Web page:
In the face of increasing data awareness, many companies are looking for the best ways of not only gathering high-quality information, but maintaining public trust at the same time. This has long been the standard in medical ethics, where practical concerns mean that patients are more often than not unable to access their own data. This is only possible due to the comprehensive anonymising of all the information collected by researchers. Likewise, if companies can anonymise the data they collect, it’s an indication that they’re looking to maximise their own services for their customers, not acting to simply exploit them. This helps to create the one thing that companies value above all else, trust.

 

Applying new methods in the workplace

 

The workplace is an ideal arena in which to see different approaches. Unsurprisingly, maximising productivity has long been the holy grail of both companies and workers themselves. It also comes as no surprise that companies can find themselves treading a tightrope when it comes to what the public find acceptable. A perfect illustration of this occurred in 2015 when Swedish firm Epicenter found themselves falling into a media frenzy, the result of an experimental initiative to implant employees with biochips - for use within its Stockholm offices.

 

It’s notable that the chipped employees were fully willing volunteers, with years of technical experience behind them. However, the issue was not one of consent, it was one of personal privacy. After all, in the eyes of the public, a device that allows a person access to a building is only one step away from one that gives an executive the power to watch from above; tracking just where employees go, how long they spend at their desks, even who they interact with. Needless to say, it wasn’t long before Orwellian comparisons were being drawn.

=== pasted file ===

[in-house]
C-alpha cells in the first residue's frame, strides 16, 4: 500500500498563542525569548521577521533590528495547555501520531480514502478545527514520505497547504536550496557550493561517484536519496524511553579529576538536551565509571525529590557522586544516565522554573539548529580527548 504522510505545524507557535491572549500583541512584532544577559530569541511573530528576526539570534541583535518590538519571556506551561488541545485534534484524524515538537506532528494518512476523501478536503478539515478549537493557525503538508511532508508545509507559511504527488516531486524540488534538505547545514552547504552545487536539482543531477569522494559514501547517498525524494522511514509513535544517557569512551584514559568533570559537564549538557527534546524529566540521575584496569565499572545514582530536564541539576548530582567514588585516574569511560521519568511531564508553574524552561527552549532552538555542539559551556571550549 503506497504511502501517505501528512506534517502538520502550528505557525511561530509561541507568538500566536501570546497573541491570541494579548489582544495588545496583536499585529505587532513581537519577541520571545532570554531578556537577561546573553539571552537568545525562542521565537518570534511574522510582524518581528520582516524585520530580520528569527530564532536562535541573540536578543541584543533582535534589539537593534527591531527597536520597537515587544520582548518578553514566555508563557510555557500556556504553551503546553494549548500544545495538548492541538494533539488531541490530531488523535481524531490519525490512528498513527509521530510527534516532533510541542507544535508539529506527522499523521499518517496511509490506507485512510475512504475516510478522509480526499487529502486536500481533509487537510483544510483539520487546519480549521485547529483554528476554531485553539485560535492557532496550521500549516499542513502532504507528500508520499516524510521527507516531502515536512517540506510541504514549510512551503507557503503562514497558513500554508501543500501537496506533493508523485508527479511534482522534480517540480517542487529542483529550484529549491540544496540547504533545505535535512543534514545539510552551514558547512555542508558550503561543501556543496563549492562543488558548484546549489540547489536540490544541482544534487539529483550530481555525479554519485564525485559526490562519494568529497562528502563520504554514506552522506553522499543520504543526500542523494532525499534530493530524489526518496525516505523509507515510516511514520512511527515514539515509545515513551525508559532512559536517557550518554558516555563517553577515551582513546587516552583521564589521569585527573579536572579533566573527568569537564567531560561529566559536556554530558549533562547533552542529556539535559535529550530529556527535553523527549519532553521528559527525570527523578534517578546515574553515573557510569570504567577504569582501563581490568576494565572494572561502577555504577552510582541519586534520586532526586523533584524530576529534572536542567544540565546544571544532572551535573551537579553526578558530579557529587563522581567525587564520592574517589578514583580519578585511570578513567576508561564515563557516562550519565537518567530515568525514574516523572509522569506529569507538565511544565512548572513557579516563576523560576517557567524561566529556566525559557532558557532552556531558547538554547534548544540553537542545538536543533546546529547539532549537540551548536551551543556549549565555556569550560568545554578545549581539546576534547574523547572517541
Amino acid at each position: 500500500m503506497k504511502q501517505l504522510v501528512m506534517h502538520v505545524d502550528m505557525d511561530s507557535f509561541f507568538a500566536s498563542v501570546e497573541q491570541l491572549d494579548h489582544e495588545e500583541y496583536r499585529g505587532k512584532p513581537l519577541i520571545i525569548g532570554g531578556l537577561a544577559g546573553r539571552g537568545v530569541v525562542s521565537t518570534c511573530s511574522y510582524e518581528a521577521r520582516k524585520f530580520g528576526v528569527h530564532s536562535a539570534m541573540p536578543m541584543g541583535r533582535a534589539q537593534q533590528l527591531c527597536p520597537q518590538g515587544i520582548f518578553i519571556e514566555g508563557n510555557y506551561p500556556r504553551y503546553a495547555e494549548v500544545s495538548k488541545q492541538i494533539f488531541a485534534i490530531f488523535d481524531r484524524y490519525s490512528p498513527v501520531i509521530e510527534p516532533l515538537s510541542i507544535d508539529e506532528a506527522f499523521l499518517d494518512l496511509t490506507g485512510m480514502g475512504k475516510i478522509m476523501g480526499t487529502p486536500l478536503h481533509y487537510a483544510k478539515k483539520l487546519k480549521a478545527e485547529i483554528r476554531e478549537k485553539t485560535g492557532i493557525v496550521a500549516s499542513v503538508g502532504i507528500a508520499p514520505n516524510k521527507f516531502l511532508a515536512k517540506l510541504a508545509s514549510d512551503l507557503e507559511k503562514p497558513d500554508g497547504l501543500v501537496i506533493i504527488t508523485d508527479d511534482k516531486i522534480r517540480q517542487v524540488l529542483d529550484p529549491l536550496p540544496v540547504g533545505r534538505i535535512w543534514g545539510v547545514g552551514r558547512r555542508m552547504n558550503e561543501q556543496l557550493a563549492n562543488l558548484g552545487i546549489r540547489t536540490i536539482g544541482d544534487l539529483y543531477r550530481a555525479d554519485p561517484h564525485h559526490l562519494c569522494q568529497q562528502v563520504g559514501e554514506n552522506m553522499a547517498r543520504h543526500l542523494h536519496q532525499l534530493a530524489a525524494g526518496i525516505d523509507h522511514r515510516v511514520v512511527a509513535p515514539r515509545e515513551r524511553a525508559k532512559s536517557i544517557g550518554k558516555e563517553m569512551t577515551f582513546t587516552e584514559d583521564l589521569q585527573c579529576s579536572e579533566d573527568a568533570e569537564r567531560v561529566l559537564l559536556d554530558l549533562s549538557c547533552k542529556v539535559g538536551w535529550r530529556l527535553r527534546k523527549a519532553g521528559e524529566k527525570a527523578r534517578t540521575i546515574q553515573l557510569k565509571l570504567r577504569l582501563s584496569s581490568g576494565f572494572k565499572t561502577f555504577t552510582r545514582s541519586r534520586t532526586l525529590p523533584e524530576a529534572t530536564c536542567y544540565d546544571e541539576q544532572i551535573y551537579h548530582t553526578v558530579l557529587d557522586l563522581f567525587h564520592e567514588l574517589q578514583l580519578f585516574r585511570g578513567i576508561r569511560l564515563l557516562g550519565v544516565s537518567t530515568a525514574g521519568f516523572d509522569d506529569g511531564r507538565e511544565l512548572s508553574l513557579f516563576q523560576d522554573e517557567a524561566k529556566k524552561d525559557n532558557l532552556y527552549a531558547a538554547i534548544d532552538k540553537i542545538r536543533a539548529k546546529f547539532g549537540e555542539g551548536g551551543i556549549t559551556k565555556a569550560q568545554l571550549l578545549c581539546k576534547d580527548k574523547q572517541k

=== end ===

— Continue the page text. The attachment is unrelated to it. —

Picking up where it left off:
On the other side of the coin, systems such as Freespace only collect data regarding the property of a company, not those that use it. It is a subtle distinction but an extremely important one. Just because a company can collect personal data, it does not mean it has to, especially if it has no benefit to its end-user. Indeed, anonymised data is regarded as more powerful when it comes to dissecting large-scale patterns, allowing for normal behaviour to be observed over time, without the interference and issues connected with personal identification. Likewise, the nature of such data means that its only use is to feed decisions that ultimately aid the employees - a structural feature that safeguards it from potential misuse.  

 

At the end of the day, heading into the world of data privacy is, by its very nature, a journey into an ever-changing landscape of legal definitions, social attitudes and corporate interests. The shifting sands on which modern day businesses are built will likely change again, damaging the foundations of those that do not adapt to the times. In these conditions the greatest support a business can have is trust, between itself and its users. Freespace recognises this as a two-way street, keeping it’s data fully anonymous and with the employee at its heart. It has taken years of regulatory work but finally the balance is returning to the individual. Finally personal data can be just that - Personal.